Research shows practicing mindfulness can help parents manage daily stressors.
Autism is a mental health condition that falls under the larger umbrella of neurodivergence. A spectrum disorder, it comes with varying degrees of impairment when it comes to communication and social skills as well as intellectual capability. Many autistic children have a genius level IQ, while many others struggle significantly with executive functioning and academic pursuits. Thus, autism is more difficult to diagnose in some children than it is in others.
With all the therapies available to help these children get through life the best they possibly can, there’s not a lot of support for the parents themselves. In fact, most assume that giving the child adequate therapy will, in turn, help the parents, so targeted parents specifically is not worthwhile. That’s simply not true.
Helping a child with autism can range from managing meltdowns at home to getting teachers and school districts, in general, to provide educational and behavioral support to managing sensory triggers and many other interventions. Most parents will also ensure their child is working with a therapist who specializes in autism to develop coping skills.
The load on the parents is a full-time job. Many autistic children also don’t sleep very well so not only are the parents exhausted from the sheer amount of effort they put in on a daily basis, but they’re also running on only a few hours of sleep. While the stresses of parenting children without autism will normally ease as a child reaches adulthood, parents of children tend to continue their support roles in a child’s life while into their adult years.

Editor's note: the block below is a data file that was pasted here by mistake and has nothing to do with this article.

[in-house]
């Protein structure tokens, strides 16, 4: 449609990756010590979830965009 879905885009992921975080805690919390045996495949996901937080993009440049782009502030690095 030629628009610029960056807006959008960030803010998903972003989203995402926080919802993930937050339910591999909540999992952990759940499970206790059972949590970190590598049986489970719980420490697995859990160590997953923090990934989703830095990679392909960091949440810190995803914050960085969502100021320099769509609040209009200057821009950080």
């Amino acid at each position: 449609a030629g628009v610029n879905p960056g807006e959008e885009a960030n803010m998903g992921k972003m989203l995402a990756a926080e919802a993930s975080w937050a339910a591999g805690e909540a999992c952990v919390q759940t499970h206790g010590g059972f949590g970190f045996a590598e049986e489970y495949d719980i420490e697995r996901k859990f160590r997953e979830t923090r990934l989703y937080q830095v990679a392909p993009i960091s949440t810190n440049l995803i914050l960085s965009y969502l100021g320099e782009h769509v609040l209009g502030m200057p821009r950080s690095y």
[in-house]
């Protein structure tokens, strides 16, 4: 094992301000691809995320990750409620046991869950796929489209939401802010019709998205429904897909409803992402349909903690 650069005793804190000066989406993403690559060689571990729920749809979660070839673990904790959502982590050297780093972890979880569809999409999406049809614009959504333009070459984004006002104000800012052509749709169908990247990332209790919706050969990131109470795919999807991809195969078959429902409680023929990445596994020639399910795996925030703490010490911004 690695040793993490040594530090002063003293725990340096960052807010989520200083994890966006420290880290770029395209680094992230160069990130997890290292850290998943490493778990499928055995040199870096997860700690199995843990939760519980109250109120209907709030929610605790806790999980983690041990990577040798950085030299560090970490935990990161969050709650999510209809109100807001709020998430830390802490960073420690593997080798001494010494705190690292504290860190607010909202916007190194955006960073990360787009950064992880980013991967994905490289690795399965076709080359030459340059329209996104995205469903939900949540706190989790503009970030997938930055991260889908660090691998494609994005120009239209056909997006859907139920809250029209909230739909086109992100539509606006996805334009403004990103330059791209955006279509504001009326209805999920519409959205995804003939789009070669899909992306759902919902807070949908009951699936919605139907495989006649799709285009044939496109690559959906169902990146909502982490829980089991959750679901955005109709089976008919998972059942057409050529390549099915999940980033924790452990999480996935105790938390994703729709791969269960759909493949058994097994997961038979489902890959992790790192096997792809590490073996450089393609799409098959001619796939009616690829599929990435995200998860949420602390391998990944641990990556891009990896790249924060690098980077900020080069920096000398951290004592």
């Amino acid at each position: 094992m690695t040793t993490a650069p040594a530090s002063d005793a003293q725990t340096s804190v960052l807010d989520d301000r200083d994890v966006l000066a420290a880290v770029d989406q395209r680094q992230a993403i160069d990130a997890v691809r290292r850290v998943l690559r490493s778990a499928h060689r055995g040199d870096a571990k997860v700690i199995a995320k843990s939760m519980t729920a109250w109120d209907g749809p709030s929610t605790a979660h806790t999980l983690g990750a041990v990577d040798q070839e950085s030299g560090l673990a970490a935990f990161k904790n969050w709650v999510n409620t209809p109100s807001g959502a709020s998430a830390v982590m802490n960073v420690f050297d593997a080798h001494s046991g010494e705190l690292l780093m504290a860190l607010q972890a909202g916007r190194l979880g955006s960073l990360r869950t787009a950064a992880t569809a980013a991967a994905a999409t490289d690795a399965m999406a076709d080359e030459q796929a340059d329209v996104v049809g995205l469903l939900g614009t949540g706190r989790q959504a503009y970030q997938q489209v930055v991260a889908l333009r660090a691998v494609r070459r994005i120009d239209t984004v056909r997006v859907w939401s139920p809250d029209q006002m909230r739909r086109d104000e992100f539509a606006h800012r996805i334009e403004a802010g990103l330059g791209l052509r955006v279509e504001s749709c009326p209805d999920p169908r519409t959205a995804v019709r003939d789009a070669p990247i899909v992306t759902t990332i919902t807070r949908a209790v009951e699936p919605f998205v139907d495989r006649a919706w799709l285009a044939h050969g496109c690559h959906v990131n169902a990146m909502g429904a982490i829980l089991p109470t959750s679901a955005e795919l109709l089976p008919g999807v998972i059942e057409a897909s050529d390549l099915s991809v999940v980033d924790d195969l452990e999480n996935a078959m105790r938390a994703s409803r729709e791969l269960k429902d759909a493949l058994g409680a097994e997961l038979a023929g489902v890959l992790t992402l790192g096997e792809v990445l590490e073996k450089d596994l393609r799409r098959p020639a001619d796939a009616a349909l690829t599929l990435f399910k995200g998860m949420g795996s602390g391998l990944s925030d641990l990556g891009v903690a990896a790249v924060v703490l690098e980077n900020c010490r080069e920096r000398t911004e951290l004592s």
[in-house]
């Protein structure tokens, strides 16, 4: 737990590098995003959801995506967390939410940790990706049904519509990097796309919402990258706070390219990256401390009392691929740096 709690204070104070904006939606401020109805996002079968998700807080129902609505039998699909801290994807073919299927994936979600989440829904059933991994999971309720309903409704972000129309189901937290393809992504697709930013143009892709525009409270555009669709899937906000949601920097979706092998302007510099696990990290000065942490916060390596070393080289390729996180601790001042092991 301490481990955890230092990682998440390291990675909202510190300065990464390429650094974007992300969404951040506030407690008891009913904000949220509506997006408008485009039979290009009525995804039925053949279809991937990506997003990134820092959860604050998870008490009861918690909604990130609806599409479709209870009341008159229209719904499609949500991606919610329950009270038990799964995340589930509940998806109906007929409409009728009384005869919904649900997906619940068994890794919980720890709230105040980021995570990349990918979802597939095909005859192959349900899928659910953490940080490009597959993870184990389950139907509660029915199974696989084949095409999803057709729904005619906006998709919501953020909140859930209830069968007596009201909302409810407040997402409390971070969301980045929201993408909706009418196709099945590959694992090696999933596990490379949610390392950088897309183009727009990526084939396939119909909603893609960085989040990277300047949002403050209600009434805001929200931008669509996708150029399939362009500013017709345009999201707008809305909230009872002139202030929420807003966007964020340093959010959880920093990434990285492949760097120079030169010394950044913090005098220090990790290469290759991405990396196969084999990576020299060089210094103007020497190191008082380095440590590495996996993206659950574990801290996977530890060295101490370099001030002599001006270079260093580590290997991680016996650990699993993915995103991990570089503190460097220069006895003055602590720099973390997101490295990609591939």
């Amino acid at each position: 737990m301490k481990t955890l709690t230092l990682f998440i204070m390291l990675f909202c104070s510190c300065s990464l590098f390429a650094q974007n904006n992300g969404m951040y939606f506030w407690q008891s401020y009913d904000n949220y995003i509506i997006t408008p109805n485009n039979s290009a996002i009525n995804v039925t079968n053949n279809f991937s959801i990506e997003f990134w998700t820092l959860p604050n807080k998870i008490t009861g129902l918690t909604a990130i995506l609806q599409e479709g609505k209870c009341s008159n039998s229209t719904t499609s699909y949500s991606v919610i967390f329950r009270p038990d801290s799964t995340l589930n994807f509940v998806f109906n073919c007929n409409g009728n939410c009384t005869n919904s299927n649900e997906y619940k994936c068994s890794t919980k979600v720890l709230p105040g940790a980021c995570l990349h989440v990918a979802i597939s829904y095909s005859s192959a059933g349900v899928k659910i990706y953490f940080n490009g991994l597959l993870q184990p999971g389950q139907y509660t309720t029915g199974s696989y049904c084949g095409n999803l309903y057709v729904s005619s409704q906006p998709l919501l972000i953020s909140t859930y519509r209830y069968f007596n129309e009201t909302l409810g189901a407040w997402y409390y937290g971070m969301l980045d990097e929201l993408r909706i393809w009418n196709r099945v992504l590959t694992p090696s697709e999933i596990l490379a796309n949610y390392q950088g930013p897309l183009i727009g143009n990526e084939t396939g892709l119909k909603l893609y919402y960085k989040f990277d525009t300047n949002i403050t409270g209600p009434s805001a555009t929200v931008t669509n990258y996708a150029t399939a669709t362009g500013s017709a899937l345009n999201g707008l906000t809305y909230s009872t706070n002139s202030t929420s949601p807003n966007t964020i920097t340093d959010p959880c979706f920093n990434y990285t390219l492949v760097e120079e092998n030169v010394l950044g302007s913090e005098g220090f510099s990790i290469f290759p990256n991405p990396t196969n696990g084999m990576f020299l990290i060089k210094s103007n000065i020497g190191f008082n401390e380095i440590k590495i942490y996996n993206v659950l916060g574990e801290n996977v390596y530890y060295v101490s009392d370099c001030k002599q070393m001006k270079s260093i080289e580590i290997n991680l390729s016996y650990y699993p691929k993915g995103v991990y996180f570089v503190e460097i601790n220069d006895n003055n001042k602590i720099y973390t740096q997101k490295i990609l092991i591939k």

The idea behind mindful parenting is recognizing one’s emotional state and learning to calm oneself during stressful situations. This can be accomplished in several ways, but often includes practices in meditation and yoga to help parents shift their stress response. By exploring their own reactions to daily stressors, these parents can learn to focus on the present moment and reclaim a calmer state.
The benefit is that practicing mindfulness doesn’t address specific stressors which can change with each parent’s situation, but stress management in general. This way parents can adapt mindfulness strategies to address their personal struggles in the ways that work for them.
All children, autistic or not, learn through observation. Children read their parents’ moods as much as parents react to the emotional states of their children. If a parent begins to practice mindfulness on a regular basis and attempts to maintain a calm demeanor overall, it’s been reported that the same emotional regulation will also be witnessed in the child.
When parents work hard at remaining calm in stressful situations, the child will likely be calm too. And, when parents are actively working to regulate their emotions, children will notice that self-control and feel safe. In general, while the stressors for parents of autistic children will still be there, the mind and body will remain at a healthier, more balanced state, ensuring parents continue to feel their best despite the difficulties life throws at them.